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The Difference Engine: Charles Babbage and the Quest to Build the First Computer Paperback – 1 Nov 2002
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Technology historian and Assistant Director of London's Science Museum, Doron Swade, investigates the troubles that plagued 19th-century knowledge engineers in The Difference Engine: Charles Babbage and the Quest to Build the First Computer.
The author is in a unique position to appreciate the technical difficulties of the time as he led a team building a working model of a Difference Engine in time for Babbage's 1991 bicentenary using contemporary materials. The meat of the book is comprised of the story of the first computing machine design as gathered from the technical notes and drawings curated by Swade. Though Babbage certainly had problems translating his ideas into brass, the reader also comes to understand his fruitless, drawn-out arguments with his funders. Swade had it comparatively easy, though his depictions of the frustrating search for money and then working out how best to build the enormous machine in the late 1980s are delightful.
It is difficult--maybe impossible--to draw a clear, unbroken line of influence from Babbage to any modern computer researchers, but his importance both as the first pioneer and as a symbol of the joys and sorrows of computing is unquestioned. Swade clearly respects his subject deeply, all the more so for having tried to bring the great old man's ideas to life. The Difference Engine is lovingly comprehensive and will thrill readers looking for a more technical examination of Babbage's career. --Rob Lightner --This text refers to an out of print or unavailable edition of this title.
Top customer reviews
Why would one need such a thing? Back then, human computers (the term actually used) worked out numerical tables for statistics and navigation. There were of course lots of errors. The use of a mechanism offered the hope of streamlining the process.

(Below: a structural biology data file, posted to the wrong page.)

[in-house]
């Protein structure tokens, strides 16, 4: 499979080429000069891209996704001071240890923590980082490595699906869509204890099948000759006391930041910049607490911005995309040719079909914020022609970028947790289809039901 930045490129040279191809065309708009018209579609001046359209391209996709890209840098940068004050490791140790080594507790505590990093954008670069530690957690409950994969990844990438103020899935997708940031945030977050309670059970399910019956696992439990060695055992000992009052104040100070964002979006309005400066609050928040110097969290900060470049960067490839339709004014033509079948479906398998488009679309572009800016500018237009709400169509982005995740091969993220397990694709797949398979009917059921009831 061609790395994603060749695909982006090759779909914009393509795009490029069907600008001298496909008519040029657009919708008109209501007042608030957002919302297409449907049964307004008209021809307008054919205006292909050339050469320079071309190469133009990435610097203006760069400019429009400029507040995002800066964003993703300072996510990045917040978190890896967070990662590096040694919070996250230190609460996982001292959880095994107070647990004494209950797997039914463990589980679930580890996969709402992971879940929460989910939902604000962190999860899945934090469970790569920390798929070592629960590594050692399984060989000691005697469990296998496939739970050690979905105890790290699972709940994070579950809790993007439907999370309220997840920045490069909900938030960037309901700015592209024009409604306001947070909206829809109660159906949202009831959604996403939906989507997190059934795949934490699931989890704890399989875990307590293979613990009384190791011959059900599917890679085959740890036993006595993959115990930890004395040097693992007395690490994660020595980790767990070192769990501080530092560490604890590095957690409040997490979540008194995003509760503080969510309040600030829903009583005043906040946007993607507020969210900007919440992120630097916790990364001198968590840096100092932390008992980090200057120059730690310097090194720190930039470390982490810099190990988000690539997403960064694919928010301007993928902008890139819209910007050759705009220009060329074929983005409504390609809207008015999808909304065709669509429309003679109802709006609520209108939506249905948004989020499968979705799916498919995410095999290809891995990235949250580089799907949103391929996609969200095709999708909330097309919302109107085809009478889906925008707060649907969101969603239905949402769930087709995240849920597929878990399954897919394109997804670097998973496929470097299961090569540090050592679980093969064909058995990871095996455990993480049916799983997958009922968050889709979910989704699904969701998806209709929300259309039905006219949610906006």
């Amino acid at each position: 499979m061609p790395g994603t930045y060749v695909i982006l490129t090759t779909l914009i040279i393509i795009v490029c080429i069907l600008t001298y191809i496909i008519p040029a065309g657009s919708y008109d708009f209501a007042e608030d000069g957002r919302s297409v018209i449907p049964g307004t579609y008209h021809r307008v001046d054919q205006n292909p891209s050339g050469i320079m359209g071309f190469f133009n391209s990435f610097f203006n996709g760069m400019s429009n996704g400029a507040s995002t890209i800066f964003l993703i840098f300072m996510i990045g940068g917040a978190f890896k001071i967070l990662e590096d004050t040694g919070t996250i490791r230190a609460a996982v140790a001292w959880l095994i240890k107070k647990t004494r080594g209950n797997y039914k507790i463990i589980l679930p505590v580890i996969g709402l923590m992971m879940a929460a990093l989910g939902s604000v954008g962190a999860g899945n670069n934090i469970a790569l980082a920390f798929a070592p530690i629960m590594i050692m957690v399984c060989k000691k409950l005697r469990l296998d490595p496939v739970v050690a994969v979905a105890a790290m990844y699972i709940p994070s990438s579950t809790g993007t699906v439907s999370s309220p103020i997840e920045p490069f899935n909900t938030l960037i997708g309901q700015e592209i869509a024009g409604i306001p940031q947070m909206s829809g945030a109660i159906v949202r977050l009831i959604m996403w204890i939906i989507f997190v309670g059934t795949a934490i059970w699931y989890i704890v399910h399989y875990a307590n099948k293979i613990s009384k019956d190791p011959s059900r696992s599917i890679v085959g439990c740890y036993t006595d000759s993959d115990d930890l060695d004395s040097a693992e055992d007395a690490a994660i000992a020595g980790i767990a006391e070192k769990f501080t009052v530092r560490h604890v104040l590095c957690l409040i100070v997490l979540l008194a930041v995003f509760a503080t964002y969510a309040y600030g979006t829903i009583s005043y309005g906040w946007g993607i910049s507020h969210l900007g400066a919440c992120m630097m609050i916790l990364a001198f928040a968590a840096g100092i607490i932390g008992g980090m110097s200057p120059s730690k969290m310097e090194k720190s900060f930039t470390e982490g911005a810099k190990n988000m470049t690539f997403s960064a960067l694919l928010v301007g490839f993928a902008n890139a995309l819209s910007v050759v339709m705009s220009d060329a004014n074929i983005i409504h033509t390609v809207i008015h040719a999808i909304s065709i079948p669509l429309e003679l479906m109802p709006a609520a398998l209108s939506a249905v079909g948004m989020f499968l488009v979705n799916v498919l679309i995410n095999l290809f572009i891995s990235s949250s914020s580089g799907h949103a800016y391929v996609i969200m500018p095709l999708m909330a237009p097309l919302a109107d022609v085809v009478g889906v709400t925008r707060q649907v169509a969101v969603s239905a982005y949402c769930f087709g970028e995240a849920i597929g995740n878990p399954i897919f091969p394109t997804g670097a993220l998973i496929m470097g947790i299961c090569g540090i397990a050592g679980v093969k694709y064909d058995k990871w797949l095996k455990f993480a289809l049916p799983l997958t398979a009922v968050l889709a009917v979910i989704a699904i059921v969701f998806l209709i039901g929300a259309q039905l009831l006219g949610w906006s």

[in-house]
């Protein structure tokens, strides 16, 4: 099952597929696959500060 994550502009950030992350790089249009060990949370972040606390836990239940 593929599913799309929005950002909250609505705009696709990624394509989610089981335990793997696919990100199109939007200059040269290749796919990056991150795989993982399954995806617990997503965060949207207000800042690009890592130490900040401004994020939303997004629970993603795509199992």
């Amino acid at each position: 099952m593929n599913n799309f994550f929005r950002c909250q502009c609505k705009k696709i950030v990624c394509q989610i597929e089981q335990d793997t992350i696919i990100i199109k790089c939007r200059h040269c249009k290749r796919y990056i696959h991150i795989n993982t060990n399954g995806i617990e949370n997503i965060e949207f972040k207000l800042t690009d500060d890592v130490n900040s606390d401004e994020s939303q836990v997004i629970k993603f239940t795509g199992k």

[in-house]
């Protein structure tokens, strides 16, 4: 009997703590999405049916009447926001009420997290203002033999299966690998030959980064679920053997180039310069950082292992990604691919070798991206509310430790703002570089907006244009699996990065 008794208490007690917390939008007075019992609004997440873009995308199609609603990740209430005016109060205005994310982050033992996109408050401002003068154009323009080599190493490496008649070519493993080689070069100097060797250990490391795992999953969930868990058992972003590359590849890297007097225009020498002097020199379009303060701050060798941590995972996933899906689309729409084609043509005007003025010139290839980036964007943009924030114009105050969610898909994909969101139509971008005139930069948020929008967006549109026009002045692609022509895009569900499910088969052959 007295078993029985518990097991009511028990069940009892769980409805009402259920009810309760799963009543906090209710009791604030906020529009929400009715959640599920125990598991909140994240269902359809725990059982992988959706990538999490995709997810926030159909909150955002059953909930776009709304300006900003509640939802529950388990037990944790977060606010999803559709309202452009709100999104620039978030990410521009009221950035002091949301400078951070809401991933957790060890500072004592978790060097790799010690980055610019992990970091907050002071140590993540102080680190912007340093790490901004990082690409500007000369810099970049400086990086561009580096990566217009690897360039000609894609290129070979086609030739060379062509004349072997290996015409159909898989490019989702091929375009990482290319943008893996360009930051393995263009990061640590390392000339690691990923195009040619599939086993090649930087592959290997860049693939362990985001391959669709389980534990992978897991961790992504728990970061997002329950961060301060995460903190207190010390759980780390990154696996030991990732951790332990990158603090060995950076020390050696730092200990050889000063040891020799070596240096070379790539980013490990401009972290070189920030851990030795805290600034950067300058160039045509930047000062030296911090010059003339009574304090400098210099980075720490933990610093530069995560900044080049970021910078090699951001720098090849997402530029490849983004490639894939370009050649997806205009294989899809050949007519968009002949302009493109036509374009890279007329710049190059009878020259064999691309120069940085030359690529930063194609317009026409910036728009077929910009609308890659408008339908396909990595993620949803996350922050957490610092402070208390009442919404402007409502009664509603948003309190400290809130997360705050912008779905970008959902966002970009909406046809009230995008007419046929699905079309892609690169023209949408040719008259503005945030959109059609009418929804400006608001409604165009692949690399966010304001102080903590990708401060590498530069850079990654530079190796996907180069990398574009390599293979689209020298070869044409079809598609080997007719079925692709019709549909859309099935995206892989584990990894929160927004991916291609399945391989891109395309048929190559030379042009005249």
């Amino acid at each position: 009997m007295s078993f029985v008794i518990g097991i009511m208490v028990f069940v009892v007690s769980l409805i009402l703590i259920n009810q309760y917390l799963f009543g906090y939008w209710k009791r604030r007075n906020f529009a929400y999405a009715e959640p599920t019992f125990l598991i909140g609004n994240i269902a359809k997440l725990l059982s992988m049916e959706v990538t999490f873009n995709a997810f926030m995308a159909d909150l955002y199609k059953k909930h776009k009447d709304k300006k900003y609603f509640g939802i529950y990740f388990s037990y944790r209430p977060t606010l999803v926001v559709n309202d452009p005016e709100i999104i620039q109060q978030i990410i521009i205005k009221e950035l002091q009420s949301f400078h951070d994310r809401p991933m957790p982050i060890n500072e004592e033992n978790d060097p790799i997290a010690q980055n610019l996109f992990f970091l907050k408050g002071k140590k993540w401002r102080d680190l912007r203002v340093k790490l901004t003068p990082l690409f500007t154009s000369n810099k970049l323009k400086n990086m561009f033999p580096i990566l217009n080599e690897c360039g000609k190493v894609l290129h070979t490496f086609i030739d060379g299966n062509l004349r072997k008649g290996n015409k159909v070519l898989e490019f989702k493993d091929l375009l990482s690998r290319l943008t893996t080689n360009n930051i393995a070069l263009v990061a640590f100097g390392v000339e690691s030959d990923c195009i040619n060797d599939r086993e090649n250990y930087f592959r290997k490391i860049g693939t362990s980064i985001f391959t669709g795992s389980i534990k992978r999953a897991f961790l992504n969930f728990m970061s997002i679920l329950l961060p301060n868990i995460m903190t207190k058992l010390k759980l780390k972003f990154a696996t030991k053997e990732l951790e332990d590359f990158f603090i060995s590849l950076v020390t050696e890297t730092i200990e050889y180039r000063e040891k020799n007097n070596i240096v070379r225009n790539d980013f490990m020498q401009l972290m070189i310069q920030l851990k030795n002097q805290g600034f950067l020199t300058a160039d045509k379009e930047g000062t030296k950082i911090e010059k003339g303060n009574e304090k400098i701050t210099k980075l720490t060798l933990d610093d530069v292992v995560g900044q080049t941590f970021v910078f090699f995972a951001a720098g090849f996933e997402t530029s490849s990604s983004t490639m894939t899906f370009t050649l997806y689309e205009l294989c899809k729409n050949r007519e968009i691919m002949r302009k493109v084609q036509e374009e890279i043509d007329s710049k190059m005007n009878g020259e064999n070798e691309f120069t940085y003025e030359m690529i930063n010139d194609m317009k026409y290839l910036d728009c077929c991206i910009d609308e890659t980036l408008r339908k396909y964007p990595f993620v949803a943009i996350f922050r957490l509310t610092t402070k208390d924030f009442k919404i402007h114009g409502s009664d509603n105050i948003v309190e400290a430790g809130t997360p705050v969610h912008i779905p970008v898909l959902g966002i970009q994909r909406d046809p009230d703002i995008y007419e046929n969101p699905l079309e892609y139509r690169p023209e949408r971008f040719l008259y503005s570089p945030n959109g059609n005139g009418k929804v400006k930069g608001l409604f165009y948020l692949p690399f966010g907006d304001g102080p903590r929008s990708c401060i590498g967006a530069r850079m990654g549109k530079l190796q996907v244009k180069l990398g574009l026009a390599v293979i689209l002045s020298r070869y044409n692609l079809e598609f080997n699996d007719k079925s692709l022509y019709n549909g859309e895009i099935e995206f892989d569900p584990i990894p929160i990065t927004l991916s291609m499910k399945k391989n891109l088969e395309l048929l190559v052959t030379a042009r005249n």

As Babbage did not have access to valves or transitors, the idea was to use mechanical means - basically build a hugely complex clockwork - and that in an age that did not yet have any tradition of mass production. Do I hear 'Good Luck' shouts?
How it all began, how Babbage tried to secure the funds and find the engineering skill, and how he ultimately failed through basically bad PR, bad marketing and lousy project management, not only once but twice, is a tale that will be recognizable to anyone doing complex and risky engineering tasks today. It's all a little bit of history repeating...
What remained was an unfinished difference engine no.1, the detailed plans (complete with bugs) for a more elegant and simpler difference engine no.2 and details for an 'analytical engine' - something that was not too far away from a general-purpose mechanical computer (no program store though, sorry). In the end, no-one of the modern computing pioneers seems to have been influenced by Babbage's legacy, so, he represents only a dead branch of the 'computing engine development tree'.
The second part of the book treats us to the attempt of the British Science Museum to actually implement the plans of difference engine no.2 -- the author, Doron Swade, having been the project manager of that undertaking, we really get the inside view. Again, it's a battle to secure the funds and find the engineering skill, with outside funding sometimes on, sometimes off (I especially liked the part of IBM promising to bankroll the whole projet at the serious risk of destroying it by wanting to take over management, then (luckily?) turning chicken once the yearly results came in). The engine was just barely finished after 17 years and >250'000 GBP for the bicentenary of Charles Babbage, in 1991.
It works. And I plan to check it it out next time I'm in London.
The book puts paid to the notion that the Engine was not built because Victorian mechanical engineering was not up to the task. But it leaves the question: Would Babbage's Difference Engine, if built, have been actually useful and economically viable? Well, I guess no one knows. But the answer is probably no...
(Misleading title, his link to present day computers is very tenuous)
Most helpful customer reviews on Amazon.com
The first 210 pages provide the best description of Babbage's life yet. All the bits and pieces I've read in numbers of other books on Babbage are here, as told by a modern expert who puts it all in perspective. That perspective is essential, as Babbage's life was filled with controversy and conflict.
The last 100 pages of the book tell the story of building one of Babbage's planned-but-never-built calculating engines in the museum where the author works. It is this personal experience with building a working machine from the 150 year old plans that adds the magic "hands on" touch to the author's analysis of Babbage's tale.
This is a highly readable and fascinating book and undoubtedly the best single volume on the legacy of Charles Babbage.
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